Reflections on a “Way of Being”
Sometimes, when I am presenting to large audiences about the potential of coaching within educational organisations, I ask the following question:
Can you think of someone, back in school when you were a student, who had a lasting positive impact on you?
The question tends to hit home for a good number of people. They can remember someone--a favourite teacher, a supportive teaching assistant, the encouraging sports coach. After giving the audience a minute or so to think about the question, I follow it up by asking:
What did they do or say that had that positive impact?
Perhaps you’d like to take a moment now to reflect on those two questions.
When people share their thoughts about that person, it is often with some emotion. That person “believed in me when I was going through a tough time”. That person “saw something in me that no one else saw”. That person “wanted me to succeed and believed that I could”. That person is rarely remembered for what they taught—more often they are remembered for the positive impact they had on others. For me, that person was Donald Corsette, my sixth grade teacher. He was kind to me. And, crucially for me, he thought I could do well at school. I remember that. And I remember who he was. What he said to me, the "information", is hazy.
Considering the lifelong impact such a person can have, they tend to be humble. They seem more interested in the success of others than in their own reputation or standing. They are curious about their students. They show genuine interest in students and treat them with respect. They believe that their students have enormous potential. These qualities, or ways of interacting with others, form the basis for what I have termed a "way of being". I describe this term, which I have borrowed from Carl Rogers, in my book An Introduction to Coaching Skills: A Practical Guide. For me, effective coaching requires more than knowledge of certain skills and a conversational process.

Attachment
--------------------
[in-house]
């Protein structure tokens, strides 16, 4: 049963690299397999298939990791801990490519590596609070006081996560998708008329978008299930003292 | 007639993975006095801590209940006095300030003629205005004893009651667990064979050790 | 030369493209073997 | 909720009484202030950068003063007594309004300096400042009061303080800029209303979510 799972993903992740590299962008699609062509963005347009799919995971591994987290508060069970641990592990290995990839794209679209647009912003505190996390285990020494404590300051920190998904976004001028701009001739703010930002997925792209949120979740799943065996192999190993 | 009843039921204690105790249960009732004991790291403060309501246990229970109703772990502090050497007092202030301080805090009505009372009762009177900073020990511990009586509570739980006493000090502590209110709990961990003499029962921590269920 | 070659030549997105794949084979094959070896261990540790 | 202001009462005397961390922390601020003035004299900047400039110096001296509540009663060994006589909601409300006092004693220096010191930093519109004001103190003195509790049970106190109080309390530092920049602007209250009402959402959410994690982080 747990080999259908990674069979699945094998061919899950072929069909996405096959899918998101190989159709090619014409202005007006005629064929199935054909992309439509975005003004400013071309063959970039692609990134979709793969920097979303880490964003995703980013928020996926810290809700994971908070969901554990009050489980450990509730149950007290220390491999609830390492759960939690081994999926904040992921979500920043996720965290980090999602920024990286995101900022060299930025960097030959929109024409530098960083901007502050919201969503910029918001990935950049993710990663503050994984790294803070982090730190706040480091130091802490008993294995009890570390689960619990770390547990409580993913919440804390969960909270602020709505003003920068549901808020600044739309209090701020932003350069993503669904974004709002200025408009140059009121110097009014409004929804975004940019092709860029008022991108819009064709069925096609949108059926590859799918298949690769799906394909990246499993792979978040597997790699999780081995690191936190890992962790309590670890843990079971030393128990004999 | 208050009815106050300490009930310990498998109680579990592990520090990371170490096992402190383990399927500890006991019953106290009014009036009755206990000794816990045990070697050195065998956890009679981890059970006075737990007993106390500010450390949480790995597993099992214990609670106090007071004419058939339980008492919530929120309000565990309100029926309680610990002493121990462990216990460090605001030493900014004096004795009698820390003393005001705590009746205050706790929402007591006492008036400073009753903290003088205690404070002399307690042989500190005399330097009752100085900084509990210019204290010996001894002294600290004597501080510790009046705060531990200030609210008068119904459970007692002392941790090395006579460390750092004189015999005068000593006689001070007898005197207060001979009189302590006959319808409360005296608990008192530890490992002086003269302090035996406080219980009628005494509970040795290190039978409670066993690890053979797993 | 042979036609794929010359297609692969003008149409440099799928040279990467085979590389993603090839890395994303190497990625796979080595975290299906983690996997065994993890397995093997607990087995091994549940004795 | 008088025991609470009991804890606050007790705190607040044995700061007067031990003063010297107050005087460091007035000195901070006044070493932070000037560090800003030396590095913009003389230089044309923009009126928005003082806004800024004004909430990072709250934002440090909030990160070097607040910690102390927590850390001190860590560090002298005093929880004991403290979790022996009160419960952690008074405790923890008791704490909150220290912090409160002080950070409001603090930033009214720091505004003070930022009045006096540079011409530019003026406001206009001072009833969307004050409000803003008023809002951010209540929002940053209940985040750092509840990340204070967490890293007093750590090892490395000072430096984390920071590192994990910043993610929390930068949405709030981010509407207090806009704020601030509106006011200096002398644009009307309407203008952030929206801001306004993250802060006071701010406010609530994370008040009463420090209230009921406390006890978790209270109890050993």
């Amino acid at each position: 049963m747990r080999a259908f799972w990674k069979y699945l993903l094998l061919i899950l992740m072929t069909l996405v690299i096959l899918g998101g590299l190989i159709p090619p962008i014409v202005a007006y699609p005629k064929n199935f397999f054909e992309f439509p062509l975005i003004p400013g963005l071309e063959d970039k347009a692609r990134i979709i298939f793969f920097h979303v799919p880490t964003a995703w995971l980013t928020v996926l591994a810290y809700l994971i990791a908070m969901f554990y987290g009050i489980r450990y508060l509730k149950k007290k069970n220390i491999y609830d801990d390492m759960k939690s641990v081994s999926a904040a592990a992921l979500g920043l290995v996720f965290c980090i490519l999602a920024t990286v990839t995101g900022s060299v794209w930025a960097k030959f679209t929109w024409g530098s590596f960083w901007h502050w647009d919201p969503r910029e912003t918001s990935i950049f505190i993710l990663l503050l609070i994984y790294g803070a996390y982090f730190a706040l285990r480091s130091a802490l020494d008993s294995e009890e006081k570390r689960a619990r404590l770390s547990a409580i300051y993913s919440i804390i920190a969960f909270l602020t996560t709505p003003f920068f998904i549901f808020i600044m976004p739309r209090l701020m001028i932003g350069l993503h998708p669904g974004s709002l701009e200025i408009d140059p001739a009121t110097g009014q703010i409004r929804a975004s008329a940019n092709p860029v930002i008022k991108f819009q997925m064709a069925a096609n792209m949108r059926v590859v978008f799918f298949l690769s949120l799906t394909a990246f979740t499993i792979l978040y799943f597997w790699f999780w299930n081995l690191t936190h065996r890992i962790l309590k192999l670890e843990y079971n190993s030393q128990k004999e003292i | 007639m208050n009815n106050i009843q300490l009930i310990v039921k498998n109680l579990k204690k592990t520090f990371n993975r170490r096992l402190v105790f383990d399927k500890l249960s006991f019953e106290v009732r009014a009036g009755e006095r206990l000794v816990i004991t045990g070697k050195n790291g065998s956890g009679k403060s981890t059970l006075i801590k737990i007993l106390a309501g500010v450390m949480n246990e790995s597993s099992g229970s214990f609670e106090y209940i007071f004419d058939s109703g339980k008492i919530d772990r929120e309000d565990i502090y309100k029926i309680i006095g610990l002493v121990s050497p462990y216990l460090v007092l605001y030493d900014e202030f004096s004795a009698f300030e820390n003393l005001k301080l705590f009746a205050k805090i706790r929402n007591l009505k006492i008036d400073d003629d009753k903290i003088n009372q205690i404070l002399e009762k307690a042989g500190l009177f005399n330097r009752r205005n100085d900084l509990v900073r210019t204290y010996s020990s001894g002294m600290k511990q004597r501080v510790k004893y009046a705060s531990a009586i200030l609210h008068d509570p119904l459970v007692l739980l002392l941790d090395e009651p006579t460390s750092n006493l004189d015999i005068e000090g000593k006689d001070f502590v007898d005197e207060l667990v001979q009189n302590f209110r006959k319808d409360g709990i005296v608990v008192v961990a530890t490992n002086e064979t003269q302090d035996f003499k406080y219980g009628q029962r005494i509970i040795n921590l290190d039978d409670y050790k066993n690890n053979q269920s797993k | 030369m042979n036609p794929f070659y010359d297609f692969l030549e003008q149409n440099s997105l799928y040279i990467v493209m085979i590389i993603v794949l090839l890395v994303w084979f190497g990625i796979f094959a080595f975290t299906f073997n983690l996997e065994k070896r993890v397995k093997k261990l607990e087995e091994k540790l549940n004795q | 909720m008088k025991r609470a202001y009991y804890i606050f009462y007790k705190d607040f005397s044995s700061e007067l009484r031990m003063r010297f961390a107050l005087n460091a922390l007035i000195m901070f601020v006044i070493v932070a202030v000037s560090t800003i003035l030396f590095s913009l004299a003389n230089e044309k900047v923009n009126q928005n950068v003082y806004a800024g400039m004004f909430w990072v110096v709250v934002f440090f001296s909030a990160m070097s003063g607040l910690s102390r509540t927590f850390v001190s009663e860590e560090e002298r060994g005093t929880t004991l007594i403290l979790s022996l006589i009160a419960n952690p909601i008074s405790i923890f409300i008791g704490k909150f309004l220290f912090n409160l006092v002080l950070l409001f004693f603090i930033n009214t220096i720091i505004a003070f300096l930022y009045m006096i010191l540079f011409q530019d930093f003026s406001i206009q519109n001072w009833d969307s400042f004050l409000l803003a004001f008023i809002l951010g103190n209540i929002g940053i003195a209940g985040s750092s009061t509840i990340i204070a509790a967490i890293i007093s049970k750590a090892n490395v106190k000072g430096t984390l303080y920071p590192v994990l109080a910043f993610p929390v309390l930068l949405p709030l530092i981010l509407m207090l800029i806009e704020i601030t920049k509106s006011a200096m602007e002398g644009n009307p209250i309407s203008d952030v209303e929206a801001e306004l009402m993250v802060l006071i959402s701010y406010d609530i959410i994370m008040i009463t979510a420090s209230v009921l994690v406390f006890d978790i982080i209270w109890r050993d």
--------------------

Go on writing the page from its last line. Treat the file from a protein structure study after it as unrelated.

What seems to make the crucial difference in coaching effectiveness is the "way of being" of the coach.
This may raise important challenges for those of us interested in encouraging more coaching interventions and the creation of coaching cultures in educational settings. Can this "way of being" be taught? What can each of us do to better understand how we are experienced by others? How can we ensure that we are focusing on the potential of our coachees rather than on what we perceive as weaknesses?
Remember, that person we're thinking about can have a significant positive impact on the self-esteem and self-belief of others. That person can inspire motivation and self-confidence. Aren't these the kind of things that we want for our young people? Aren’t these the kinds of things you want for the people that you lead and coach?
If the answer is "yes", be that person.
What would be some signs of more of being ‘that person’ in your leadership and coaching?
What small steps might you take this month to bring more of those qualities into your ‘way of being’?
- van Nieuwerburgh,C.(2014) An Introduction to Coaching Skills. Sage. London:UK